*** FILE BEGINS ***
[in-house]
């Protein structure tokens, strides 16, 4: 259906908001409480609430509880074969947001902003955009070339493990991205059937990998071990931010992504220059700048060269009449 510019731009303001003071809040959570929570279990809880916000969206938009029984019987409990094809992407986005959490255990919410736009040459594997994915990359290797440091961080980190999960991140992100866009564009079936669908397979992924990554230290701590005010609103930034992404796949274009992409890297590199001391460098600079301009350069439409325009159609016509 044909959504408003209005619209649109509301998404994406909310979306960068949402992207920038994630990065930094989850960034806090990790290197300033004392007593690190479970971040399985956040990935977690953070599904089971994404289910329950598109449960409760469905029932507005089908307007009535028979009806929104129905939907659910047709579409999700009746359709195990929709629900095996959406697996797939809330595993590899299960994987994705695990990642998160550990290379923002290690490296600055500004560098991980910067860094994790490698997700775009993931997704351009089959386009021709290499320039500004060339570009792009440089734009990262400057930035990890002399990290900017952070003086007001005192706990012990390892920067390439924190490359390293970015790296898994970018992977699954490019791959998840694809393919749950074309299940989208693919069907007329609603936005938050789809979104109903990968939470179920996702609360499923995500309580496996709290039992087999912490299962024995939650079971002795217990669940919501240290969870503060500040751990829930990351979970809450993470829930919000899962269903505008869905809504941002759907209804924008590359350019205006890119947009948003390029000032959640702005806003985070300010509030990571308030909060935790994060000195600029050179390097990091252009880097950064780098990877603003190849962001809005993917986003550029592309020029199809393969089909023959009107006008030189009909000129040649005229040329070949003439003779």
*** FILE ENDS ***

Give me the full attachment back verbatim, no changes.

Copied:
[in-house]
């Protein structure tokens, strides 16, 4: 259906908001409480609430509880074969947001902003955009070339493990991205059937990998071990931010992504220059700048060269009449 510019731009303001003071809040959570929570279990809880916000969206938009029984019987409990094809992407986005959490255990919410736009040459594997994915990359290797440091961080980190999960991140992100866009564009079936669908397979992924990554230290701590005010609103930034992404796949274009992409890297590199001391460098600079301009350069439409325009159609016509 044909959504408003209005619209649109509301998404994406909310979306960068949402992207920038994630990065930094989850960034806090990790290197300033004392007593690190479970971040399985956040990935977690953070599904089971994404289910329950598109449960409760469905029932507005089908307007009535028979009806929104129905939907659910047709579409999700009746359709195990929709629900095996959406697996797939809330595993590899299960994987994705695990990642998160550990290379923002290690490296600055500004560098991980910067860094994790490698997700775009993931997704351009089959386009021709290499320039500004060339570009792009440089734009990262400057930035990890002399990290900017952070003086007001005192706990012990390892920067390439924190490359390293970015790296898994970018992977699954490019791959998840694809393919749950074309299940989208693919069907007329609603936005938050789809979104109903990968939470179920996702609360499923995500309580496996709290039992087999912490299962024995939650079971002795217990669940919501240290969870503060500040751990829930990351979970809450993470829930919000899962269903505008869905809504941002759907209804924008590359350019205006890119947009948003390029000032959640702005806003985070300010509030990571308030909060935790994060000195600029050179390097990091252009880097950064780098990877603003190849962001809005993917986003550029592309020029199809393969089909023959009107006008030189009909000129040649005229040329070949003439003779």